Tuberculosis (TB) is the leading cause of mortality from a single infectious agent, Mycobacterium tuberculosis. Relevant immune targets of the partially efficacious TB vaccine bacille Calmette-Guérin (BCG) remain poorly defined. Mucosal-associated invariant T (MAIT) cells are MHC-related protein 1 (MR1)-restricted T cells, which are reactive against M. tuberculosis, and underexplored as potential TB vaccine targets. We sought to determine whether BCG vaccination activated mycobacteria-specific MAIT cell responses in humans. We analyzed whole blood samples from M. tuberculosis-infected South African adults who were revaccinated with BCG after a six-month course of isoniazid preventative therapy. In vitro BCG stimulation potently induced IFN-g expression by phenotypic (CD8+CD26+CD161+) MAIT cells, which constituted the majority (75%) of BCG-reactive IFN-g- producing CD8+ T cells. BCG revaccination transiently expanded peripheral blood frequencies of BCG-reactive IFN-g+ MAIT cells, which returned to baseline frequencies a year following vaccination. In another cohort of healthy adults who received BCG at birth, 53% of mycobacteria-reactive-activated CD8 T cells expressed CDR3a TCRs, previously reported as MAIT TCRs, expressing the canonical TRAV1-2-TRAJ33 MAIT TCRa rearrangement. CD26 and CD161 coexpression correlated with TRAV1-2+CD161+ phenotype more accurately in CD8+ than CD42CD82 MAIT cells. Interestingly, BCG-induced IFN-g expression by MAIT cells in vitro was mediated by the innate cytokines IL-12 and IL-18 more than MR1-induced TCR signaling, suggesting TCR-independent activation. Collectively, the data suggest that activation of blood MAIT cells by innate inflammatory cytokines is a major mechanism of responsiveness to vaccination with whole cell vaccines against TB or in vitro stimulation with mycobacteria.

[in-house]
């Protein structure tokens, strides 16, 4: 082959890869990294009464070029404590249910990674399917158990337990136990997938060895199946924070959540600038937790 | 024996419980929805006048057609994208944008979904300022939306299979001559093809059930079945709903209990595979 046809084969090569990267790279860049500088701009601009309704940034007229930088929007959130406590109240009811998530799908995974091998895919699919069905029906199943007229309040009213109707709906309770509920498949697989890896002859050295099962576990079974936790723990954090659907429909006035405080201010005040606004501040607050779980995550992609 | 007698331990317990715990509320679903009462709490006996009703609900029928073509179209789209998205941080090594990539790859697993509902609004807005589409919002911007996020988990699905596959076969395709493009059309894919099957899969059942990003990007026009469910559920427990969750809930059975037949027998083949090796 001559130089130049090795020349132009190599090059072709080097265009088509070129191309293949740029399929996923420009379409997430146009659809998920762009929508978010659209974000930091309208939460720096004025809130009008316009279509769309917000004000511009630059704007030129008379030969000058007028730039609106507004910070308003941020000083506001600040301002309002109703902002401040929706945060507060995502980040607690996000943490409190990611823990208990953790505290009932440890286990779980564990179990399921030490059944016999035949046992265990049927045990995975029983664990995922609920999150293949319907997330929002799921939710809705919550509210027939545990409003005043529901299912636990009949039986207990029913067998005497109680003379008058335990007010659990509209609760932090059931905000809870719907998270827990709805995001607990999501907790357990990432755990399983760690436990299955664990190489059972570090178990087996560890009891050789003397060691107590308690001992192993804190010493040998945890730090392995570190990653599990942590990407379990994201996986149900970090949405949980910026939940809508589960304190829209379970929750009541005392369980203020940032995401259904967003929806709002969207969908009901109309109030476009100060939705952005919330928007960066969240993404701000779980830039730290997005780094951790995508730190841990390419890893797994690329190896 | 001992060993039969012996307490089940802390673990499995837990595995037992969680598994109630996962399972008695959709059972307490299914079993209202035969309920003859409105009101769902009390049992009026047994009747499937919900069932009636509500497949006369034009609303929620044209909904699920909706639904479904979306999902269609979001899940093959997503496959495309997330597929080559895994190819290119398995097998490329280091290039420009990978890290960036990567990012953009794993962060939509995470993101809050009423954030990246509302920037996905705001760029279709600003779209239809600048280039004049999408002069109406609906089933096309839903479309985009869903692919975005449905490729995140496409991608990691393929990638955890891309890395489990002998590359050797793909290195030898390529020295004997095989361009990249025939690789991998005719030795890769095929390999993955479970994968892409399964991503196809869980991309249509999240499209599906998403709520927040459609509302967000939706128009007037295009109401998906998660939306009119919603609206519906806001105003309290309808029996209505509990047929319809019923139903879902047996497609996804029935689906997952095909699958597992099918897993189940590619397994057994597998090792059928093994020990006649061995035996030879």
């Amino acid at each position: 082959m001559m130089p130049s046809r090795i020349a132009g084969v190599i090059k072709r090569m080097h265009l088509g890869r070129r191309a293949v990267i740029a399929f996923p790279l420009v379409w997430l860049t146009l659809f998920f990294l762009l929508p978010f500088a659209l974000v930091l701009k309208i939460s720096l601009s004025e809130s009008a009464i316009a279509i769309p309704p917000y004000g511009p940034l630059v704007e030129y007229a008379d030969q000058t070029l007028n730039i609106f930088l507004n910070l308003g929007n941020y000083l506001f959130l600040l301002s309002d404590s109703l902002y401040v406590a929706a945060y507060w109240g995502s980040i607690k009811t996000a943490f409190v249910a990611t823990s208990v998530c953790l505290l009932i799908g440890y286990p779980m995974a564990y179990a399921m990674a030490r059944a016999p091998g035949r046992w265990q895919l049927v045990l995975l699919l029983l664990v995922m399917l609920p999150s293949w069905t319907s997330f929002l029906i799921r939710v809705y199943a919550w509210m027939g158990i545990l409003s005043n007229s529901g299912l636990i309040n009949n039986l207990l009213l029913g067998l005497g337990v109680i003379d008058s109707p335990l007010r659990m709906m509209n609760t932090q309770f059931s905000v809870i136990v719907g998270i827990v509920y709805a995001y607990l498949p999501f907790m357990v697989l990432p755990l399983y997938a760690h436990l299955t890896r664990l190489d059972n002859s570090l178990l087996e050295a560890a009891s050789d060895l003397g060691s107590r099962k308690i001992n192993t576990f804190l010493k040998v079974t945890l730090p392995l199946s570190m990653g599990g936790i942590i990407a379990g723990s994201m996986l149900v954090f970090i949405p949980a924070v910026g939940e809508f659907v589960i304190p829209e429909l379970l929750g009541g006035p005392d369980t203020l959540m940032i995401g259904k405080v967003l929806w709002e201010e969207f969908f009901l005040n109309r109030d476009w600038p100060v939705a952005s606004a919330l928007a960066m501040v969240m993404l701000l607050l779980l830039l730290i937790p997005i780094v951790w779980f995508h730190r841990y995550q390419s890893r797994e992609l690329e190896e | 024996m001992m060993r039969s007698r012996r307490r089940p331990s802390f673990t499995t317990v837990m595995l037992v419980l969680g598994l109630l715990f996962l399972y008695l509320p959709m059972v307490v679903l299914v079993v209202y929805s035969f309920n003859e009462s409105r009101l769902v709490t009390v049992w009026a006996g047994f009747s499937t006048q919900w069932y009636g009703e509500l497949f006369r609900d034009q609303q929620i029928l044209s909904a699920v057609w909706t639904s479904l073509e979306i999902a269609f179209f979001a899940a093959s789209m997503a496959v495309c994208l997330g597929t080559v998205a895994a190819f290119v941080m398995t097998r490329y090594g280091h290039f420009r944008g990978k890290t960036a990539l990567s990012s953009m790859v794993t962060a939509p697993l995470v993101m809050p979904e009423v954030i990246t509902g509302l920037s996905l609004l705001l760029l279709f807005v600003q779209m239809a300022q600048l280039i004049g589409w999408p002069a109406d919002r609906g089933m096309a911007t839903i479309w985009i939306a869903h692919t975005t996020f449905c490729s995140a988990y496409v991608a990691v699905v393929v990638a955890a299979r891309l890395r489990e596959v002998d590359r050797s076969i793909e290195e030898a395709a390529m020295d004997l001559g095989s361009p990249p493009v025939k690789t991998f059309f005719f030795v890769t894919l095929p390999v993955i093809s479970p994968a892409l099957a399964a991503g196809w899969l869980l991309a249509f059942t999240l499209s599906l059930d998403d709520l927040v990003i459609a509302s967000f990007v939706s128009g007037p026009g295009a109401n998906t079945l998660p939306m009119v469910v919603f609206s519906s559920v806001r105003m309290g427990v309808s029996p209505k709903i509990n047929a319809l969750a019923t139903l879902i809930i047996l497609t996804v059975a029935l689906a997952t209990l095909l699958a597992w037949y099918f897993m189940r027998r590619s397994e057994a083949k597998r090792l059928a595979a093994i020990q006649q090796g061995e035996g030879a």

ASJC Scopus subject areas
- Immunology and Allergy